Did you know that November is National Adoption Month? It is, so I thought I'd take this opportunity to talk about something that is really a God-breathed passion in my heart.
Did you know that there are over 140 million orphans worldwide? That's alot. Within the United States there are over 500,000 children in foster care. Of those 500,000 children, over 120,000 are able and waiting to be adopted. Sadly, only around 50,000 children, or 18% of those waiting in foster care, are adopted each year. On average, children in foster care wait over 2 years to be adopted. Now, believe me, I think that is way better than the condition of most other orphans in the rest of the world. But, still it is an indictment. Are we, as a church, really caring for the orphans?
What happens to the non-American orphans (although some of this applies to American orphans too...but, I'm sure we can all agree that the American orphans, although they definitely deserve a family too, are much more likely to live in better conditions even without being adopted)? I found these bullet points completely interesting. Please take the time to really read them. Well, as they grow:
*Orphans are 13 percent less likely to attend school than non-orphans.
*Only 10 percent of all the children orphaned because of AIDS have access to critical social services.
*Children — especially infants and young children — who live in orphanages, children’s villages, and other group institutions, generally suffer because they do not receive the emotional and psychological support they need.
*Children living in an orphanage environment experience significant delays in both physical and mental development compared to children living in a family environment.
*Children who lose their parents, especially in the developing world, often face years of economic hardship, lack of love and affection, little education, abuse and risk of HIV infection, malnutrition and illness, stigma, discrimination, and isolation.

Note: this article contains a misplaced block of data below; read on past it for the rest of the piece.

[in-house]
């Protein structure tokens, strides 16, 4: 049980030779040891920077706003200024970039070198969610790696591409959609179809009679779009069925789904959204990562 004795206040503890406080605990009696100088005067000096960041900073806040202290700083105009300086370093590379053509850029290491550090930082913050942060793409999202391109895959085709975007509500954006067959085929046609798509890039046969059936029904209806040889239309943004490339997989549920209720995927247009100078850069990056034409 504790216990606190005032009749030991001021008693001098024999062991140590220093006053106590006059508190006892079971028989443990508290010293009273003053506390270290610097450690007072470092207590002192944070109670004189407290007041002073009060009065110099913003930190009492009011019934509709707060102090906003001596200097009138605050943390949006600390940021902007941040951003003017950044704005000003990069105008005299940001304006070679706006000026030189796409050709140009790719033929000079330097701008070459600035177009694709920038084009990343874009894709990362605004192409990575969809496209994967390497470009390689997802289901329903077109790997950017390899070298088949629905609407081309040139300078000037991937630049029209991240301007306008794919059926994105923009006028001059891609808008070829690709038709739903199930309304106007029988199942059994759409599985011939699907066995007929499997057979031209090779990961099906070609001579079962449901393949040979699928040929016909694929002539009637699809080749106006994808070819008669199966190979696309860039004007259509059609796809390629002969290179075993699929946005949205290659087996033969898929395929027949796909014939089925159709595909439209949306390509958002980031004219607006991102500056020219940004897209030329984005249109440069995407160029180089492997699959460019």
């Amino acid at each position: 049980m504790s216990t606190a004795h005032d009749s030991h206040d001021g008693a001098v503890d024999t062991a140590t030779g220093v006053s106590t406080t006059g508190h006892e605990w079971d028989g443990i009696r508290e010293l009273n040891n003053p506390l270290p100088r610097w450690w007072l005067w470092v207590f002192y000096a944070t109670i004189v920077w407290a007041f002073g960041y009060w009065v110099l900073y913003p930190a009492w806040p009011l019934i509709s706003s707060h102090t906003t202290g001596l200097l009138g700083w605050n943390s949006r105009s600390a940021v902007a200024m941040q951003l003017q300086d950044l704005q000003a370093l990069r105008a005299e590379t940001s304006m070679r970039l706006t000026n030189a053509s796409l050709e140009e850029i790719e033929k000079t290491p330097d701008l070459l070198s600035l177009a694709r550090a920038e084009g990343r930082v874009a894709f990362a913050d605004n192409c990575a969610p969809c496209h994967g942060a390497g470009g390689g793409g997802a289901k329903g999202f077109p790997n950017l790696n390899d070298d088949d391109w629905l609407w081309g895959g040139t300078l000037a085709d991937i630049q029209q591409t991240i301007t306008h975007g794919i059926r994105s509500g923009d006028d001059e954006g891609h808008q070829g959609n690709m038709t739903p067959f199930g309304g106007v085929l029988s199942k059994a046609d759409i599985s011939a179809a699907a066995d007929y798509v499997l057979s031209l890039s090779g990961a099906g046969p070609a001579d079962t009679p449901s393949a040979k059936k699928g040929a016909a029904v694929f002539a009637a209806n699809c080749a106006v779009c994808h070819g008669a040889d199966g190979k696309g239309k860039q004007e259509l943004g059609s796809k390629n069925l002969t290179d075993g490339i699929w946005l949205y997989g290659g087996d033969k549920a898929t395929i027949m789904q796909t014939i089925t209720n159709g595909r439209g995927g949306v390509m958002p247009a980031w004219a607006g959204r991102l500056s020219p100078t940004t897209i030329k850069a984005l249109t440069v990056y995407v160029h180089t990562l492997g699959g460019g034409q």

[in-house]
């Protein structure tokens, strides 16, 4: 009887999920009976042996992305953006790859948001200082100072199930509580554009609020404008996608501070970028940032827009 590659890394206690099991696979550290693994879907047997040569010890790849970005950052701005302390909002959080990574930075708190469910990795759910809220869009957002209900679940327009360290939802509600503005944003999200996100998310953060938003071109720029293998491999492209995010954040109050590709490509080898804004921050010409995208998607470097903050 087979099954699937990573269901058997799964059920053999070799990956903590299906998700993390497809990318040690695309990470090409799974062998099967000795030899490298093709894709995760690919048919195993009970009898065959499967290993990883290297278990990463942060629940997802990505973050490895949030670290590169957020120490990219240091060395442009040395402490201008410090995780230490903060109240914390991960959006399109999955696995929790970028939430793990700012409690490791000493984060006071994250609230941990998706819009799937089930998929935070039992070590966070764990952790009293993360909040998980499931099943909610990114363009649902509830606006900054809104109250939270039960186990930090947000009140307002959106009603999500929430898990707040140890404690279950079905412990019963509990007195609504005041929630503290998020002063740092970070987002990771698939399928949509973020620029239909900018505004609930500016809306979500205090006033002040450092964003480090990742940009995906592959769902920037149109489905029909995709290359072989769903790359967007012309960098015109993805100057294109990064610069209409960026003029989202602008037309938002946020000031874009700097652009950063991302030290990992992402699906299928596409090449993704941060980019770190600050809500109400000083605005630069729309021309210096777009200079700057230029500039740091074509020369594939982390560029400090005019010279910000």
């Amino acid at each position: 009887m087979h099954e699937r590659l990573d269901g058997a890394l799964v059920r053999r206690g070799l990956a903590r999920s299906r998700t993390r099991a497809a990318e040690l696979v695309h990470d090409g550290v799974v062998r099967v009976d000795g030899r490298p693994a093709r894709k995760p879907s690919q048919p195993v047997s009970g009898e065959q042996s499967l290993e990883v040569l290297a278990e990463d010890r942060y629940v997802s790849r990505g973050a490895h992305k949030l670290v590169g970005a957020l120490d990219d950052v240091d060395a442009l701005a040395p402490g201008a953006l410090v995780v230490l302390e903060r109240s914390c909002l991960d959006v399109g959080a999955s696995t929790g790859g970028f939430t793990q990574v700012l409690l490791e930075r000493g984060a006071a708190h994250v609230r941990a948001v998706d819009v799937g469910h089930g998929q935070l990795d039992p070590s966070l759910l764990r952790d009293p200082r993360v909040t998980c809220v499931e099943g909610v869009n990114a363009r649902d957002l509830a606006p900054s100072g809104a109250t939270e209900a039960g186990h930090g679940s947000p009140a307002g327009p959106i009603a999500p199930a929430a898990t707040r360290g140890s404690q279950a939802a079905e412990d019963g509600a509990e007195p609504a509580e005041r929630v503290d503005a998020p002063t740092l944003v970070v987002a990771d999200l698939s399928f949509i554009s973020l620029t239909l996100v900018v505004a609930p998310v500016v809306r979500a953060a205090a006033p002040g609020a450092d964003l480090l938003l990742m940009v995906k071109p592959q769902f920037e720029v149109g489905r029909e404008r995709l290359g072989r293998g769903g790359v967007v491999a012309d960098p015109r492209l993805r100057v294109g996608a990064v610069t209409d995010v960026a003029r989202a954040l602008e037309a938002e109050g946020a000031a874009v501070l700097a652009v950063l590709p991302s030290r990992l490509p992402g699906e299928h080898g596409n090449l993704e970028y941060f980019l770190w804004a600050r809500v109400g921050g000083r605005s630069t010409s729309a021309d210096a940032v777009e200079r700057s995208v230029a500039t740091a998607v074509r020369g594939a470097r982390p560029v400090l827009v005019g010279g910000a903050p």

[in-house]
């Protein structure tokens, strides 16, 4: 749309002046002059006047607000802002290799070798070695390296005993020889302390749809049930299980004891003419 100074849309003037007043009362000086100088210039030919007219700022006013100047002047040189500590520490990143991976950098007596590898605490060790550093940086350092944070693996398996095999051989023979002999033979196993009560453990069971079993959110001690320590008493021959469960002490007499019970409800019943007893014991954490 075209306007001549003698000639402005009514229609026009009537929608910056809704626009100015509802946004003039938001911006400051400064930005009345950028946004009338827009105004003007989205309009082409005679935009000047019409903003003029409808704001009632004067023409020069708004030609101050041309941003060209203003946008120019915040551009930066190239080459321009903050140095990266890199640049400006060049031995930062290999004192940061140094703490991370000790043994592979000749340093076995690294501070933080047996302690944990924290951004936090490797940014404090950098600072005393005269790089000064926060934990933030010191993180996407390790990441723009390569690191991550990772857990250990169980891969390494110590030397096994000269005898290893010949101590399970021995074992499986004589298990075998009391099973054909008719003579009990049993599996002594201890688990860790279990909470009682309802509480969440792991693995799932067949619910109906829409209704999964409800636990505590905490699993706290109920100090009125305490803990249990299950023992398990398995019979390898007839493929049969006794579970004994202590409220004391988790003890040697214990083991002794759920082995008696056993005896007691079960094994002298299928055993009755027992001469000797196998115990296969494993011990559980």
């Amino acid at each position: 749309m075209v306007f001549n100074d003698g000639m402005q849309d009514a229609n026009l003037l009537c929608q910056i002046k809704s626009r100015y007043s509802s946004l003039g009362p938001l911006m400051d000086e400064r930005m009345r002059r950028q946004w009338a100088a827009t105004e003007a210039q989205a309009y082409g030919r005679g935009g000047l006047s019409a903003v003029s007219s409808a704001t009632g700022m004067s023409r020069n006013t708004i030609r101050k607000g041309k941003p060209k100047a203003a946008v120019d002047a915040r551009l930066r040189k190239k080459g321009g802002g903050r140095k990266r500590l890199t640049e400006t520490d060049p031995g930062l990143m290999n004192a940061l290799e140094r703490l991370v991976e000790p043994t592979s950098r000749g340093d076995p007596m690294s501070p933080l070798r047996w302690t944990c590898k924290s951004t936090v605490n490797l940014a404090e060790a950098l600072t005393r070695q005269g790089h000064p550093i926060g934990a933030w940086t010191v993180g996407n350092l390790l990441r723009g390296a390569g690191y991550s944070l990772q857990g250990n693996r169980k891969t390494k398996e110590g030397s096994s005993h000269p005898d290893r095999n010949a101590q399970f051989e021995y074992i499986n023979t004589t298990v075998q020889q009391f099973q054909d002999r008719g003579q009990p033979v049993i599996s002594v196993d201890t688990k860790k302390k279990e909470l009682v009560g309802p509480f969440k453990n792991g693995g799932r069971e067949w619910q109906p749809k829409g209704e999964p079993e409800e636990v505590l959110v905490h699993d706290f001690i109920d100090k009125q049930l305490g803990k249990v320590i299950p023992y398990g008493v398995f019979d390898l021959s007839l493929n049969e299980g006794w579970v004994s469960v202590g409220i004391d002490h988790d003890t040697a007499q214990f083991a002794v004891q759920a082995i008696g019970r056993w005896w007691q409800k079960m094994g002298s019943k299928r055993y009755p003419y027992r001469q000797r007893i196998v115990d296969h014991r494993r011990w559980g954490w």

When they become adults:
*Orphans have few means of supporting themselves and are often forced to work in commercial agriculture, as street vendors, in domestic service, and in the sex trade.
*70% of homeless mothers who were in the US Foster Care system as a child have at least one of their own children in foster care.
*70% of youths in state-operated institutions come from fatherless homes- 9 times the average (U.S. Dept of Justice, Sept 1988)
*Within two years of leaving a Russion orphanage-~15% of all orphans have committed suicide while another ~60% are involved in criminal activity (gangs, drugs, prostitution).
Each year, an estimated 20,000 young people in the U.S. foster-care system turn 18 and are turned away from further support and services. What happens to them?
54% Earn a high school diploma
2% Obtain a Bachelor's degree or higher
51% Are unemployed
30% Have no health insurance
25% Have been homeless
30% Are receiving public assistance
30 percent of all U.S. homeless adults have spent time in the foster care system.
Did you know that only 1/3 of Americans have ever even considered adopting, but no more than 2 percent of Americans have actually adopted? And of the ones that have considered it, I wonder how many of those only considered it because they weren't able to have children biologically. Another indictment in my mind. Did God say take care of the orphans if you can't have children biologically? That's not what it says, is it?
Adoption is no little thing. Neither is the need for it.
The time involved is big. The expenses involved can be big, depending on what kind of adoption you are planning. But the need...the lives of children who are desperate for a family...that trumps all the 'big' obstacles that our mere human minds can see. Don't let the natural, of this world obstacles deter you. The need to obey God is great...for your sake and for the sake of these children.
There are so many organizations these days that are helping with the obstacles that spring up. This video introduces you to one. The ABBA Fund.
I love this quote: "The Bible repeatedly makes it clear that caring for orphans is not an option for Christians. --Paul Pennington, Executive Director, Hope for Orphans (a ministry of FamilyLife)
Is everyone on the face of the earth supposed to adopt? I believe that many more of us who claim to be followers of Christ, who claim to want to do what He says, needs to explore the option. Don't be too caught up with yourselves. Don't look at your circumstances. Don't look at your age or your children's ages or your house or your income. Look outward. Look at those children. Meet needs. Open yourself up to God, be a willing vessel to do anything for God, including adoption. Just as with anything else in this life, if He calls you to do it, He will provide the way to do it.
God's command is to care for the orphans. What are YOU doing, right now, in a very practical way, to care for the orphans?